Four years ago Spain's "Indignados" protesters were pounding the streets of Barcelona, one of Spain's top tourist destinations. Soon they could be pacing the corridors of power.
In a municipal election on Sunday, the movement that made front pages worldwide is aiming to elect the first "Indignada" mayor in a big Spanish city: Ada Colau, 41.
She is one of numerous activists who joined in protests that swept Spain from 2011 -- credited with inspiring the Occupy movement in New York and elsewhere -- and who are now running for office themselves on May 24.
Polls show she may win the vote in Spain's second-biggest city as leader of protest party Barcelona En Comu (Barcelona in Common).
She wants to make the northeastern city a beacon of change in a country fed up with corruption after three decades of two-party rule.
"We can win in Barcelona," Colau told AFP. "It is the spearhead of democratic change in Spain and southern Europe."
The latest poll by the Catalan regional government placed Colau's party in first place with nearly 26 percent of the vote, though she would need to make an alliance with other groups to govern the city.
Her party is a blend of left-wing alternative groups in a city with a history of progressive politics and protest dating at least to the early 20th century.
It includes members of Podemos, the left-wing party that has shot to prominence nationwide, campaigning against the ruling elite.
Barcelona in Common "sums up that whole tradition of social activism in the city", said Jordi Munoz, a political scientist at Barcelona University.
Barcelona is one of Spain's economic motors and its second most populous city, with 1.6 million inhabitants.
But it is also stricken by inequality, with 30 percent of the population classed as being at risk of poverty.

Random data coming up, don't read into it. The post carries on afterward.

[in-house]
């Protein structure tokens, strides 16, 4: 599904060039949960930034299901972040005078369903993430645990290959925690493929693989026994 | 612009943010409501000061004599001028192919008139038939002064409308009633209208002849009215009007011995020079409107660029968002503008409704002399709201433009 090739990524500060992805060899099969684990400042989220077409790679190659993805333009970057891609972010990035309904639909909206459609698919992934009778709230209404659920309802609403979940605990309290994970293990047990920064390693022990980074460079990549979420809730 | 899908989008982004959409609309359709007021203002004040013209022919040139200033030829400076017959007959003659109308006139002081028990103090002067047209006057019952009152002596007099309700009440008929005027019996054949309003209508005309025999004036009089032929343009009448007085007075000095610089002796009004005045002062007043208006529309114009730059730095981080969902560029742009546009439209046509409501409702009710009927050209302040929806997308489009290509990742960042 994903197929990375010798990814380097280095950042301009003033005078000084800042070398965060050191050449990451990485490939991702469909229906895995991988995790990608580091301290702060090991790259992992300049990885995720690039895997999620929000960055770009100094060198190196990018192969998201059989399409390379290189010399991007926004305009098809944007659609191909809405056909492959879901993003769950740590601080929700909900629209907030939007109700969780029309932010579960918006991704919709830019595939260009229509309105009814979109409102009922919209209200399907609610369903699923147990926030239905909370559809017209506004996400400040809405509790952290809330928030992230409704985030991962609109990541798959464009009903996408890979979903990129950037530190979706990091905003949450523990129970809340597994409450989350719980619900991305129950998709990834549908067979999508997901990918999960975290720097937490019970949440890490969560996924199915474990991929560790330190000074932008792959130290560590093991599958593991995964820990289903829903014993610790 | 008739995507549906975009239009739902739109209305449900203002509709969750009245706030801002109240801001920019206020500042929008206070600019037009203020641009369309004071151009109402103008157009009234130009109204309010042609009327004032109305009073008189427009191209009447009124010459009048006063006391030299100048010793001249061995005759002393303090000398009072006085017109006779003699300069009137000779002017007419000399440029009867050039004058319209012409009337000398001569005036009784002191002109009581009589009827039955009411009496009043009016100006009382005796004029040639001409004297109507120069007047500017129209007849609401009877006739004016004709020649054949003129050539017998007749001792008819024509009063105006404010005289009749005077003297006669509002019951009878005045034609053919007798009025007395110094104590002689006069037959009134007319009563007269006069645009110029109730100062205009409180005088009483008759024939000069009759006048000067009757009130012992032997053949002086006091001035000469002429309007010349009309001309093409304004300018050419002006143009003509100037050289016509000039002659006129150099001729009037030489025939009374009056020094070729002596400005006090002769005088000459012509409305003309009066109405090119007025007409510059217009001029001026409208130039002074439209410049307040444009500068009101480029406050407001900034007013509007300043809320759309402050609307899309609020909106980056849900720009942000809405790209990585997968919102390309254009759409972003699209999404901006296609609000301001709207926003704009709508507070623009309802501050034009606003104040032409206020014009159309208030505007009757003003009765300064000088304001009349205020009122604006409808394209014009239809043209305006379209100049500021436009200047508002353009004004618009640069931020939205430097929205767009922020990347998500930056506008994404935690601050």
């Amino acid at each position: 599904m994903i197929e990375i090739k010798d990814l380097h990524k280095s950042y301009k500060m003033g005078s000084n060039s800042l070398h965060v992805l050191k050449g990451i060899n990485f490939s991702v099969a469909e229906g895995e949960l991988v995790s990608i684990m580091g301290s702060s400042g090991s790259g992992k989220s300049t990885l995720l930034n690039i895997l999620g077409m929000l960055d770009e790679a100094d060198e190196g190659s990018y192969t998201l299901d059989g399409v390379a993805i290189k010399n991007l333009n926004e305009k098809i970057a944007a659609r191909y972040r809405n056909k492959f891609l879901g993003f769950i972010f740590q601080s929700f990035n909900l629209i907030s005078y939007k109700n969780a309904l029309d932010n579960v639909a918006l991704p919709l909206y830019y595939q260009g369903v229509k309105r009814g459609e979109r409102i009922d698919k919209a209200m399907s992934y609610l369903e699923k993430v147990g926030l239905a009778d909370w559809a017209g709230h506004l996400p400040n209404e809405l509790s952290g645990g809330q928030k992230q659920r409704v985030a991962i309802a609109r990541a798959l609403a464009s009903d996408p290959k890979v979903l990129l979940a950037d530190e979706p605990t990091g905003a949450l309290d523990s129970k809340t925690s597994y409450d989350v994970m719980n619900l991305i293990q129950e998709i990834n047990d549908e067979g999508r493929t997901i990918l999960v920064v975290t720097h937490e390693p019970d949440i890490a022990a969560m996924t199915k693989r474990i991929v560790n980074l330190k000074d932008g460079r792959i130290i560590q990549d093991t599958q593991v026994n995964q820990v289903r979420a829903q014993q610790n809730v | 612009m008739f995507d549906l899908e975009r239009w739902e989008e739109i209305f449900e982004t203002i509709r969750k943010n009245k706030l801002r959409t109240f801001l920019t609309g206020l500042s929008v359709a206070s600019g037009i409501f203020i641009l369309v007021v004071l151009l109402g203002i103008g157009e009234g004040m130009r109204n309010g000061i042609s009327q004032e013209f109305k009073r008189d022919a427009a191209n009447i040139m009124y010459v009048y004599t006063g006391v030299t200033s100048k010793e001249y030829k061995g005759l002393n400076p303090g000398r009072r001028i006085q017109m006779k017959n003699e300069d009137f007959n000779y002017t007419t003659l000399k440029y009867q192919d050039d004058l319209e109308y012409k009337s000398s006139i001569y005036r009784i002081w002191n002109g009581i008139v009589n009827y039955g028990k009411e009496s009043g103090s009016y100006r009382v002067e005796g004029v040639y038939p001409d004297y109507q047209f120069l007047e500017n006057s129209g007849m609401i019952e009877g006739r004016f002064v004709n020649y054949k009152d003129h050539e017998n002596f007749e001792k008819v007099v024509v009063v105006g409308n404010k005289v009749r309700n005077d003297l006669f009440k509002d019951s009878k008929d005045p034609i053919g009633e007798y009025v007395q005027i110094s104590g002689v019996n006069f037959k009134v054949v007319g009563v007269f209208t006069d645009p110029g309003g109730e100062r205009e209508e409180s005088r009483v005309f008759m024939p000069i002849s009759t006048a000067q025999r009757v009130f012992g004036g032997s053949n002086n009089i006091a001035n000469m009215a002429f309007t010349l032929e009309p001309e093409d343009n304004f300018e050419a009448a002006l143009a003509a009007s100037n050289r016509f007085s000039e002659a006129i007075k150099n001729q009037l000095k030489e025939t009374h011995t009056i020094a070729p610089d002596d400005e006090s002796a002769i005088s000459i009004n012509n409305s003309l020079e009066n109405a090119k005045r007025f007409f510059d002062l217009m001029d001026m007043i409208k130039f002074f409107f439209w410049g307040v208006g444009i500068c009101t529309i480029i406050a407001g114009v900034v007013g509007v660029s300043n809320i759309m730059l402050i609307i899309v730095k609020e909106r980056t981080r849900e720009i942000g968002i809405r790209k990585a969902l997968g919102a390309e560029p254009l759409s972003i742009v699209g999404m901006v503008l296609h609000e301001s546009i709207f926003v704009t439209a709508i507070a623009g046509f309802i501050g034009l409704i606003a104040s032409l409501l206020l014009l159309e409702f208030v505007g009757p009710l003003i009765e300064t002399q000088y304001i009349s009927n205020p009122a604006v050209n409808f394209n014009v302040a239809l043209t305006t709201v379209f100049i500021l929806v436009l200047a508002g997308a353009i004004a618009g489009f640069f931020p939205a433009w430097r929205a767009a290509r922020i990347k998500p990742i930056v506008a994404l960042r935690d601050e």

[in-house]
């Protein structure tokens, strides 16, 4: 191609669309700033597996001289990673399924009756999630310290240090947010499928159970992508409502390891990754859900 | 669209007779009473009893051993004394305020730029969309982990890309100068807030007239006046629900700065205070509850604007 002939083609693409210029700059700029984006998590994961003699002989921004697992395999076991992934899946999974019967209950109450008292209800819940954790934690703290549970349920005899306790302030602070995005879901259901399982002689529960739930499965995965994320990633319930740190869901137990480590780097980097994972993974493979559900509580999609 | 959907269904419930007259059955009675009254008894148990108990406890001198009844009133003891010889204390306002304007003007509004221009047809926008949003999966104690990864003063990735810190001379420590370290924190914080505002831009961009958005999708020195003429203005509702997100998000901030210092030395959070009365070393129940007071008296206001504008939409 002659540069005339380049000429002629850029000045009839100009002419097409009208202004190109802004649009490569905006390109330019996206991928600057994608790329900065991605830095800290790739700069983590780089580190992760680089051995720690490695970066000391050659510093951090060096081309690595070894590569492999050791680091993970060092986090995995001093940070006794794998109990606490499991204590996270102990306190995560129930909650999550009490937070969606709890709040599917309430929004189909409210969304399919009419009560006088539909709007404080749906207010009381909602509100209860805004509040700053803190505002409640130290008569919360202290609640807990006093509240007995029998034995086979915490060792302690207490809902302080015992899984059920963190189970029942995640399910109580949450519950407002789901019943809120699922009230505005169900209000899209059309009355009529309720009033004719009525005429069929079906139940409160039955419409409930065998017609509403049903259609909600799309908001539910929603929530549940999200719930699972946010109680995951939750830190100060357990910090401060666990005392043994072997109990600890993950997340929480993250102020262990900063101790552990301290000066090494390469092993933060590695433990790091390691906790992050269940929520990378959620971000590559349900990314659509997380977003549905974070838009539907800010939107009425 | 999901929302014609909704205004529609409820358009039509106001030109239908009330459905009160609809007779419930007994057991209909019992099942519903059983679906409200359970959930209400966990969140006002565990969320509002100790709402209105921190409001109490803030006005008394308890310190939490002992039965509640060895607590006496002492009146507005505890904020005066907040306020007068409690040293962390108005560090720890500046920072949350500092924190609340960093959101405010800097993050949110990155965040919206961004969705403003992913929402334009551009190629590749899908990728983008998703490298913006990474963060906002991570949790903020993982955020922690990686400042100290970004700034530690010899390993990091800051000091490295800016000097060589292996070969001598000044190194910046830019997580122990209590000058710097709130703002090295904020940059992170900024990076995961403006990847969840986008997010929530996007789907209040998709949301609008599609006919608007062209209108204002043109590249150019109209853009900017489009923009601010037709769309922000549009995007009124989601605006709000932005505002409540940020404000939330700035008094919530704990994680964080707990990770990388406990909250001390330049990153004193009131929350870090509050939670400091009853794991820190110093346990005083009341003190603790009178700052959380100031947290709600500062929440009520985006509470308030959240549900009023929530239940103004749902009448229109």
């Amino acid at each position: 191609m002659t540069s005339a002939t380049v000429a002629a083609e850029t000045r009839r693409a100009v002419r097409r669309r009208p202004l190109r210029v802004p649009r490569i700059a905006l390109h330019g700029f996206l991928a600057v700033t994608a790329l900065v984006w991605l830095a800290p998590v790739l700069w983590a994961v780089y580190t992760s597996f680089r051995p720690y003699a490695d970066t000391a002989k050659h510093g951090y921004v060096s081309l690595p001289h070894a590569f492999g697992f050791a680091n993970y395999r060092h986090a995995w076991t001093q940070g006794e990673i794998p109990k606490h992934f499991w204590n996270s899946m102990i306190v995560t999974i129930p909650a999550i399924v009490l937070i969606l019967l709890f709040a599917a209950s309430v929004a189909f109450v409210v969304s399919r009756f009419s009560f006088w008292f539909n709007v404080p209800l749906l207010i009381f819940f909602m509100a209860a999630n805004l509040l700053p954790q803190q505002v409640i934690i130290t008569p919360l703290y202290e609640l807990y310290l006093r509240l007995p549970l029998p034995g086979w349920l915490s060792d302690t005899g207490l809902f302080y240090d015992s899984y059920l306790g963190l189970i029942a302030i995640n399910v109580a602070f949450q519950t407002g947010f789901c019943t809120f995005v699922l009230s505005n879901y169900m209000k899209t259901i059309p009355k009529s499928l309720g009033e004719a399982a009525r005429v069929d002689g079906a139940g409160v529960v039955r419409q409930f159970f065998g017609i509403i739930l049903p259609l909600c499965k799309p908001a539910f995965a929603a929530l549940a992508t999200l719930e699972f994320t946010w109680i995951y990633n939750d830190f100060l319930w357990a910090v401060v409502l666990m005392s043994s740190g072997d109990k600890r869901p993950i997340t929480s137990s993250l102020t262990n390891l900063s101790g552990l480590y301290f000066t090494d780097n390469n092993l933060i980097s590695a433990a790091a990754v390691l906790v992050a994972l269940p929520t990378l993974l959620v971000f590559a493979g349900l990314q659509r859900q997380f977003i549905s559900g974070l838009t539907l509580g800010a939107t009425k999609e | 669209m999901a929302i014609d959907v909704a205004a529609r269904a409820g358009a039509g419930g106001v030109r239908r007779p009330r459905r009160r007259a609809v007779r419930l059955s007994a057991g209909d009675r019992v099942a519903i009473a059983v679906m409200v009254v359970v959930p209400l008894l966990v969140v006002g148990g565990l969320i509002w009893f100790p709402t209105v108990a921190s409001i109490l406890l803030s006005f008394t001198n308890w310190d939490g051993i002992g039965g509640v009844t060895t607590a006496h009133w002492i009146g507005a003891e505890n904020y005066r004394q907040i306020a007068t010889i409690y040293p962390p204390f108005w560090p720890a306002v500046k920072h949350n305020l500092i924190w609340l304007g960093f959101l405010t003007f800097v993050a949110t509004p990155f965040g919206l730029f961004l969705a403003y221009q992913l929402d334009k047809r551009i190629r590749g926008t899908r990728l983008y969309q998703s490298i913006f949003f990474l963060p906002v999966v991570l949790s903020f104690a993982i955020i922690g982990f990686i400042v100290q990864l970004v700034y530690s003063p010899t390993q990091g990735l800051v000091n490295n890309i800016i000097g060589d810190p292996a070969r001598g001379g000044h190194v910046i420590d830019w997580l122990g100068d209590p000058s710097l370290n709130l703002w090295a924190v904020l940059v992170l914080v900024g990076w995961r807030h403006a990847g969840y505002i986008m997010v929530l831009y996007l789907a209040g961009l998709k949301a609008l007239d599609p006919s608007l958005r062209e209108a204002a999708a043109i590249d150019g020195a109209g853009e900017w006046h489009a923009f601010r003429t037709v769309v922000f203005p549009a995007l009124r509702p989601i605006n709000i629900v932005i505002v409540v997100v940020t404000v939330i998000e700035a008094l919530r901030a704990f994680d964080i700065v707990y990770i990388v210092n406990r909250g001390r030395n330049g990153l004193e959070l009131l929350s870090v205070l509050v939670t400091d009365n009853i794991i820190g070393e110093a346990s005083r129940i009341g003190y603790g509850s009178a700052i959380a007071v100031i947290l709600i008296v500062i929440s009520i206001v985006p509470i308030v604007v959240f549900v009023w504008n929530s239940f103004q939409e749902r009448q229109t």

"Barcelona is a rich city. Lots of money changes hands here. But in the past four years the gap between the richest 10 percent and the poorest has grown by 40 percent," said Colau.
"A city with such inequality is at risk of breaking apart, with conflict and insecurity."
Colau herself rose to prominence as leader of a group campaigning against the evictions of poor families ruined in the economic crisis.
She proposes to turn empty homes into social housing, set a minimum wage of 600 euros ($671) and make utility companies lower the price of water, gas and electricity.
More controversially, she also wants to ease the pressure related to the 27 million tourists the city gets each year -- many of them drunk and rowdy and lodged in unregulated rented apartments that activists say make life hell for locals.
And she wants a better deal for local people from major events staged in Barcelona such as the Formula 1 Grand Prix and the Mobile World Congress telecom fair.
'Indignado' wake-up call
The party presented its political programme in a rally in April in Nou Barris, Barcelona's poorest district.
"People are really fed up here," said Federico Soriguer, a 38-year-old technician, at the rally.
"We have more evictions than anyone. Unemployment is through the roof. People are struggling to make ends meet and have to go to soup kitchens," he said.
"That is why people are daring to make radical proposals."
Like Podemos, Barcelona in Common have been branded as mere populists. Their rival in the race for mayor, the incumbent Xavier Trias of the conservative Catalan nationalist party CiU, says their policies will damage Barcelona economically.
But their message resonated in Nou Barris, where per-capita income is 57 percent the city average.
"We used to be indignant citizens. Now we are citizens with awareness, and we will take power at the polls," said another supporter at the rally, Manuel Garcia, a retired train driver of 74.
He says he has not voted since the 1990s because the candidates "were all corrupt". But on Sunday he plans to turn out to vote for Barcelona in Common
"The Indignados have woken me up," he said.
By Daniel Bosque / AFP